Talking with Children about Tragic Death

Sudden, tragic loss such as death due to homicide, suicide, or accident presents a difficult situation for caregivers. Adults are often tempted to protect children from the harsh reality of tragic death. In the wake of horrific loss, however, there exists an opportunity to teach our children about feeling expression and effective coping.

Tips for Parents and Caregivers

  • Choose the best time and place to talk to your child. Choose an environment in which your child feels comfortable, a space that is conducive to conversation, and a time when you can devote your undivided attention to your child. Gently invite conversation by asking “is there anything you learned at school today that is scary or confusing?”
  • Be honest about the death, using simple language that is easily understood.
  • Offer reassurance. Violent death can lead children to fear that something similar might happen to them. Children need to hear from trusted adults that most people behave responsibly and do not hurt others, no matter how angry they feel. You might say, for example, “The man who killed that boy made a bad choice to use violence to hurt others. In our family, we know that it is always best to talk about our feelings and we never use violence to hurt others.”
  • Focus on what the child needs to know. A good rule of thumb is to always consider whether you are giving more information than the child wants or needs to hear. Be general.
  • If your child asks you a question for which you have no answer, it is perfectly acceptable to say “That is a good question. Let me think about it we’ll talk about it again later today” or “I don’t know how to answer that question but I will ask an expert to help me and I will tell you what I learn.”
  • Give information in small amounts over time and allow the child to process what they have been told.
  • Encourage your child to express his/her feelings and be open to accepting whatever your child wishes to express. Accept and talk about what you are feeling and your child will be encouraged, by your example, to do the same. Model feeling expression for your child by sharing that this loss is difficult for adults to understand too.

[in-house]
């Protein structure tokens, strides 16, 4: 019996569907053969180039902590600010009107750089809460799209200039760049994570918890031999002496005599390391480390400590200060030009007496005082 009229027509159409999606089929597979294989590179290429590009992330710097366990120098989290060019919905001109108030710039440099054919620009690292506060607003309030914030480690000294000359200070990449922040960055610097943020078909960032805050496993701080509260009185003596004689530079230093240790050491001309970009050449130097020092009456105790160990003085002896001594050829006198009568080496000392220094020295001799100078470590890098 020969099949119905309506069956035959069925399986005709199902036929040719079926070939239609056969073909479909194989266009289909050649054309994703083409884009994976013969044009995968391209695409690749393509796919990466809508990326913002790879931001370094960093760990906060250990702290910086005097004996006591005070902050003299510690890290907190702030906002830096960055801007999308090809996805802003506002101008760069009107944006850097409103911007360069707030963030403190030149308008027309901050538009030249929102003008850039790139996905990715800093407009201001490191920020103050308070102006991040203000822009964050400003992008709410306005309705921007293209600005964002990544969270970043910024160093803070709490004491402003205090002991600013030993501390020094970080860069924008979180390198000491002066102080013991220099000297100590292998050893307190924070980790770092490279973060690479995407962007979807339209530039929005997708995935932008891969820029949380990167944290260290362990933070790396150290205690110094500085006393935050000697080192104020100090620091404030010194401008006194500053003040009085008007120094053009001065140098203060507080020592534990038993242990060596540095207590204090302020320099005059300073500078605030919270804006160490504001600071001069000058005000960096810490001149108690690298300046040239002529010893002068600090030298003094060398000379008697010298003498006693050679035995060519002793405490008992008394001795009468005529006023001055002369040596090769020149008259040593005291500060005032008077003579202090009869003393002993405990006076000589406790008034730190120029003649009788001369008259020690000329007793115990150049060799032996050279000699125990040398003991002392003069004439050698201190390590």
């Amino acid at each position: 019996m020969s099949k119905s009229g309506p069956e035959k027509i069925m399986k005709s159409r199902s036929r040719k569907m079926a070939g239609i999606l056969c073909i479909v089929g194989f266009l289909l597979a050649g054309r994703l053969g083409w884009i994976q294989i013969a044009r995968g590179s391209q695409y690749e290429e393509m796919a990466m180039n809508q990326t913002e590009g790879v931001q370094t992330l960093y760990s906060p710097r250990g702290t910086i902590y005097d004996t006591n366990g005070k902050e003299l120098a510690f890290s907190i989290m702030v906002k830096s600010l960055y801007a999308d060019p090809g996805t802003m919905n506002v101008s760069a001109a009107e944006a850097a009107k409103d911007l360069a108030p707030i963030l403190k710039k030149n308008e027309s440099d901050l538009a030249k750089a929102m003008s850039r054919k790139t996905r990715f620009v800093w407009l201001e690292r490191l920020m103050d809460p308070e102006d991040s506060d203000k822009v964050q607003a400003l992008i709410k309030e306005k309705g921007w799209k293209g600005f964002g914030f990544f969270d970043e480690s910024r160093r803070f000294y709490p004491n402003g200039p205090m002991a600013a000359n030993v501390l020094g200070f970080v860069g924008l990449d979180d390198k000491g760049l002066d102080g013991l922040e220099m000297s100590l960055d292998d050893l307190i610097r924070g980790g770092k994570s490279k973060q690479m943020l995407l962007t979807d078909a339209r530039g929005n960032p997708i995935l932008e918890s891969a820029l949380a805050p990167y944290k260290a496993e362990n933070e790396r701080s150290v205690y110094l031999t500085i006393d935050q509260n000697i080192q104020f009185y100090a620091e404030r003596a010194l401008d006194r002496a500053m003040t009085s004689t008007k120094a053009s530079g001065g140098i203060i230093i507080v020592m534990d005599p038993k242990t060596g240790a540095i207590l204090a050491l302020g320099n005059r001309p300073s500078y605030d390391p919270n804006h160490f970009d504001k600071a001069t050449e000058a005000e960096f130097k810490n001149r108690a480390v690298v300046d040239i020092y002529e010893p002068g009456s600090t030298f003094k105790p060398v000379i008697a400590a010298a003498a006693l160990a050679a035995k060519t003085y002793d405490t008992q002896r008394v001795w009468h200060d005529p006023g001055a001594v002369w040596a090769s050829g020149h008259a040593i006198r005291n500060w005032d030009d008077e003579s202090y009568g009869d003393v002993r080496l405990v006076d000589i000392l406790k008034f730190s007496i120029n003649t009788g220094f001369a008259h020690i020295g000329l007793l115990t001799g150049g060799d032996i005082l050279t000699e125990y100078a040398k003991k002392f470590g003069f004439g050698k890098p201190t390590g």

• Let your child know that it is ok to talk about the death. The subject of loss should be as open as possible, not something that is hidden or not discussed. Let your child know that you are available to answer questions and to hear any expression of loss.
  • Allow the child to express memories, recollections, and stories of the person who died.
  • Provide your child with examples of the ways in which you cope with difficult feelings (journaling, spending time with friends, exercising, etc…) Invite your child to join you as you engage in a healthy coping activity.
  • The four most important concepts adults should remember when helping children understand about and cope with death are:
    • 1. Be truthful
    • 2. Be loving
    • 3. Be accepting
    • 4. Be consistent

Kids Path counseling and education services are available to any child or teen coping with the illness or death of a loved one. We provide individual and group support as well as educational experiences for children aged 4-20 and their caregivers. We are also available to consult with community and school personnel in an effort to provide quality grief support for bereaved children.

For more resources on grief and talking to children about grief, view our Kids Path Resource Library. To learn more about our services, contact Kids Path at (336)544-5437.